predictor = dlib.shape_predictor(args["shape_predictor"])
# initialize the video stream and sleep for a bit, allowing the
# camera sensor to warm up
print("[INFO] camera sensor warming up...")
vs = VideoStream(src=1).start()
# vs = VideoStream(usePiCamera=True).start() # Raspberry Pi
time.sleep(2.0)

Initialize dlib's pre training HOG + linear SVM face detector and load shape_predictor file.

To access the camera, we use the VideoStream class in imutils.

You can choose (via comment / uncomment lines 25 and 26) whether to use:

1. Built in / USB webcam

2. Or, if you will use PiCamera on Raspberry Pi

From there, let's go through the frames and do some work:

# loop over the frames from the video stream
while True:
	# grab the frame from the threaded video stream, resize it to
	# have a maximum width of 400 pixels, and convert it to
	# grayscale
	frame = vs.read()
	frame = imutils.resize(frame, width=400)
	gray = cv2.cvtColor(frame, cv2.COLOR_BGR2GRAY)
 
	# detect faces in the grayscale frame
	rects = detector(gray, 0)
	# check to see if a face was detected, and if so, draw the total
	# number of faces on the frame
	if len(rects) > 0:
		text = "{} face(s) found".format(len(rects))
		cv2.putText(frame, text, (10, 20), cv2.FONT_HERSHEY_SIMPLEX,
			0.5, (0, 0, 255), 2)

First, we read a frame from the video stream, adjust its size, and then convert it to gray.

Then let's use our HOG + linear SVM detector to detect faces in gray images.

From there, we first ensure that at least one face is detected, so as to draw the total number of faces in the image on the original frame.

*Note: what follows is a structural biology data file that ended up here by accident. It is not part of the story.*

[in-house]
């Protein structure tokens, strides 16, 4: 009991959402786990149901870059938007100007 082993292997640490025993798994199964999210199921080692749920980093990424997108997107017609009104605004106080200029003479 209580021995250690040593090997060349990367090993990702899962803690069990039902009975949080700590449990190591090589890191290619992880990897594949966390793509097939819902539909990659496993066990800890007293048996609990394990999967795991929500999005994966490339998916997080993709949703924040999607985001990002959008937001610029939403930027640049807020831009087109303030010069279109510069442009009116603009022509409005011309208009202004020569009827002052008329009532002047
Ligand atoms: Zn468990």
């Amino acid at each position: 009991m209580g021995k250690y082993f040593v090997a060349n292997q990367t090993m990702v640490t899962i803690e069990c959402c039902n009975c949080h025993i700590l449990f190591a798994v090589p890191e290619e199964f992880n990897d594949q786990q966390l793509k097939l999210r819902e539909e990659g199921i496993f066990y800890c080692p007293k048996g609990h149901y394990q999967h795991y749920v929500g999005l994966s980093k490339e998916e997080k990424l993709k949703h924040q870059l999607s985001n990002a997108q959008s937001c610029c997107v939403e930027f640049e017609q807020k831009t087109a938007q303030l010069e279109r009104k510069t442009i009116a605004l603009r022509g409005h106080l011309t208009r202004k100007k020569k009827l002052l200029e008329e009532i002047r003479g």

Next, let's cycle through face detection and draw markers:

	# loop over the face detections
	for rect in rects:
		# compute the bounding box of the face and draw it on the
		# frame
		(bX, bY, bW, bH) = face_utils.rect_to_bb(rect)
		cv2.rectangle(frame, (bX, bY), (bX + bW, bY + bH),
			(0, 255, 0), 1)
		# determine the facial landmarks for the face region, then
		# convert the facial landmark (x, y)-coordinates to a NumPy
		# array
		shape = predictor(gray, rect)
		shape = face_utils.shape_to_np(shape)
 
		# loop over the (x, y)-coordinates for the facial landmarks
		# and draw each of them
		for (i, (x, y)) in enumerate(shape):
			cv2.circle(frame, (x, y), 1, (0, 0, 255), -1)
			cv2.putText(frame, str(i + 1), (x - 10, y - 10),
				cv2.FONT_HERSHEY_SIMPLEX, 0.35, (0, 0, 255), 1)

Loop through rects.

We use face in imutils_ The utils module draws the face bounding box on the original frame (you can read more here).

Then we pass the face to the predictor to determine the face flag, and then we convert the face flag coordinates into a NumPy array.

Now is the interesting part. To visualize the markers, we will use cv2.circle to draw small points and number each coordinate.

Traverse the marker coordinates. Then we draw a small filled circle and mark the number on the original frame.

Let's finish our facial marking script:

	# show the frame
	cv2.imshow("Frame", frame)